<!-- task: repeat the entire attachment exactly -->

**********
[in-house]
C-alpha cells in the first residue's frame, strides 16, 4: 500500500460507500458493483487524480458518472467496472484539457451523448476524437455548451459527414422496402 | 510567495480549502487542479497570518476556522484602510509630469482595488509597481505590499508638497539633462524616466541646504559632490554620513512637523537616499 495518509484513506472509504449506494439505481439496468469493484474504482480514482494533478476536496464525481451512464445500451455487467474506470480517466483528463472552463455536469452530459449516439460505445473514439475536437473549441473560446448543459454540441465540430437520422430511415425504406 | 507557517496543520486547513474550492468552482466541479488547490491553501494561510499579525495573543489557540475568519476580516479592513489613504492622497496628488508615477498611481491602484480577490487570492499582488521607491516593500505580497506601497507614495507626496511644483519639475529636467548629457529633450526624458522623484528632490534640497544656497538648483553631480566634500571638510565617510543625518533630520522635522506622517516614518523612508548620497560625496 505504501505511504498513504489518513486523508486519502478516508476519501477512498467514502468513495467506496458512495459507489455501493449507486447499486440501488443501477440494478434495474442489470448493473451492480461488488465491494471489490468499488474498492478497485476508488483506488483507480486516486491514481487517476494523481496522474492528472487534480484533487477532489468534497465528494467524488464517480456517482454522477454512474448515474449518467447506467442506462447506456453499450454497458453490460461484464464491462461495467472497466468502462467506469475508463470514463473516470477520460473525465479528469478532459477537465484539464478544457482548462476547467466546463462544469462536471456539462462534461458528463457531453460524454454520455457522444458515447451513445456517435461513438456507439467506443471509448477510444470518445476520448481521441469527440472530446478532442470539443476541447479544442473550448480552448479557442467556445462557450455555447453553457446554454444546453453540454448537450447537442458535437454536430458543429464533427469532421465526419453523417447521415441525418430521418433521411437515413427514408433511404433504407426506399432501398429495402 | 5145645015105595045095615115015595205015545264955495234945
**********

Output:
[in-house]
C-alpha cells in the first residue's frame, strides 16, 4: 500500500460507500458493483487524480458518472467496472484539457451523448476524437455548451459527414422496402 | 510567495480549502487542479497570518476556522484602510509630469482595488509597481505590499508638497539633462524616466541646504559632490554620513512637523537616499 495518509484513506472509504449506494439505481439496468469493484474504482480514482494533478476536496464525481451512464445500451455487467474506470480517466483528463472552463455536469452530459449516439460505445473514439475536437473549441473560446448543459454540441465540430437520422430511415425504406 | 507557517496543520486547513474550492468552482466541479488547490491553501494561510499579525495573543489557540475568519476580516479592513489613504492622497496628488508615477498611481491602484480577490487570492499582488521607491516593500505580497506601497507614495507626496511644483519639475529636467548629457529633450526624458522623484528632490534640497544656497538648483553631480566634500571638510565617510543625518533630520522635522506622517516614518523612508548620497560625496 505504501505511504498513504489518513486523508486519502478516508476519501477512498467514502468513495467506496458512495459507489455501493449507486447499486440501488443501477440494478434495474442489470448493473451492480461488488465491494471489490468499488474498492478497485476508488483506488483507480486516486491514481487517476494523481496522474492528472487534480484533487477532489468534497465528494467524488464517480456517482454522477454512474448515474449518467447506467442506462447506456453499450454497458453490460461484464464491462461495467472497466468502462467506469475508463470514463473516470477520460473525465479528469478532459477537465484539464478544457482548462476547467466546463462544469462536471456539462462534461458528463457531453460524454454520455457522444458515447451513445456517435461513438456507439467506443471509448477510444470518445476520448481521441469527440472530446478532442470539443476541447479544442473550448480552448479557442467556445462557450455555447453553457446554454444546453453540454448537450447537442458535437454536430458543429464533427469532421465526419453523417447521415441525418430521418433521411437515413427514408433511404433504407426506399432501398429495402 | 5145645015105595045095615115015595205015545264955495234945